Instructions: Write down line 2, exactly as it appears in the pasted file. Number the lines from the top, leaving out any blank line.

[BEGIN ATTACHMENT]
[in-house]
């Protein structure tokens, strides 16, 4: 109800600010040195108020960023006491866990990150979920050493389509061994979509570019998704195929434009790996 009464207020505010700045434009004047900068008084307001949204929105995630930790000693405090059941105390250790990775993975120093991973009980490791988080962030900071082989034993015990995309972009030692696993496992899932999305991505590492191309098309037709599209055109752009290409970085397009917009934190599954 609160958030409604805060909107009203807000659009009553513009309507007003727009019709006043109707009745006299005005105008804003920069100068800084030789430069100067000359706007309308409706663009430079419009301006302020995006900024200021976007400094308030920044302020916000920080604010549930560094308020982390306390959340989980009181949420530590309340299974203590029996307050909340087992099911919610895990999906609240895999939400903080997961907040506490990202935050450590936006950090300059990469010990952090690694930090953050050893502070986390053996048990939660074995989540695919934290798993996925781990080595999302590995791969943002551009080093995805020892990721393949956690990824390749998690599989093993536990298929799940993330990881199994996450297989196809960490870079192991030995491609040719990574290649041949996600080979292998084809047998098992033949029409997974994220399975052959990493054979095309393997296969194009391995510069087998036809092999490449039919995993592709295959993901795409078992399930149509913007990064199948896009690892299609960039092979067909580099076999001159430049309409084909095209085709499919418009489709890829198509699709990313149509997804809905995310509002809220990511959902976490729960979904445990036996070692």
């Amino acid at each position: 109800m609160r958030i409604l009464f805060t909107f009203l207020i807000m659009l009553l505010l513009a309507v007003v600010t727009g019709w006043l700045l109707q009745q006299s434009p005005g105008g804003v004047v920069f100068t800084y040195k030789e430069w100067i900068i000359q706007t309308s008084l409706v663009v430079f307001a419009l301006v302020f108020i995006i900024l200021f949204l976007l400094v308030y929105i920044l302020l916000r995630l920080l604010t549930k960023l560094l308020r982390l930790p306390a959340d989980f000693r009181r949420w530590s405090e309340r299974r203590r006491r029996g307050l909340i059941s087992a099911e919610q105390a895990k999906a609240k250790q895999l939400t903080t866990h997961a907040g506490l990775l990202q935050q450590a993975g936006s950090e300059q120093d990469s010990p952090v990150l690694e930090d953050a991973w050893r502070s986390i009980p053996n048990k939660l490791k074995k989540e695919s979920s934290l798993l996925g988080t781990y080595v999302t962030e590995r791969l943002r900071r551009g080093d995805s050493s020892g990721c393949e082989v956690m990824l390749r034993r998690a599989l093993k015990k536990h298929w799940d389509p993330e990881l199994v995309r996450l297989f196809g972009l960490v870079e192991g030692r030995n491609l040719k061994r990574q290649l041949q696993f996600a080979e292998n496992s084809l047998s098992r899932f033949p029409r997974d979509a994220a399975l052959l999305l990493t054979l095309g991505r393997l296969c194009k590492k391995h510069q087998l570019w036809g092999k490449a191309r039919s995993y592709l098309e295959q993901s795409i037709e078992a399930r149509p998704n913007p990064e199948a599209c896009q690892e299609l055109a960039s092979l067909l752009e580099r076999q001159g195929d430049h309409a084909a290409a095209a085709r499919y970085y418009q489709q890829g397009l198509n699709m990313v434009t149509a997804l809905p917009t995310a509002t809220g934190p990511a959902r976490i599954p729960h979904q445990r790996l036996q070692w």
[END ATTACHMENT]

């Protein structure tokens, strides 16, 4: 109800600010040195108020960023006491866990990150979920050493389509061994979509570019998704195929434009790996 009464207020505010700045434009004047900068008084307001949204929105995630930790000693405090059941105390250790990775993975120093991973009980490791988080962030900071082989034993015990995309972009030692696993496992899932999305991505590492191309098309037709599209055109752009290409970085397009917009934190599954 609160958030409604805060909107009203807000659009009553513009309507007003727009019709006043109707009745006299005005105008804003920069100068800084030789430069100067000359706007309308409706663009430079419009301006302020995006900024200021976007400094308030920044302020916000920080604010549930560094308020982390306390959340989980009181949420530590309340299974203590029996307050909340087992099911919610895990999906609240895999939400903080997961907040506490990202935050450590936006950090300059990469010990952090690694930090953050050893502070986390053996048990939660074995989540695919934290798993996925781990080595999302590995791969943002551009080093995805020892990721393949956690990824390749998690599989093993536990298929799940993330990881199994996450297989196809960490870079192991030995491609040719990574290649041949996600080979292998084809047998098992033949029409997974994220399975052959990493054979095309393997296969194009391995510069087998036809092999490449039919995993592709295959993901795409078992399930149509913007990064199948896009690892299609960039092979067909580099076999001159430049309409084909095209085709499919418009489709890829198509699709990313149509997804809905995310509002809220990511959902976490729960979904445990036996070692």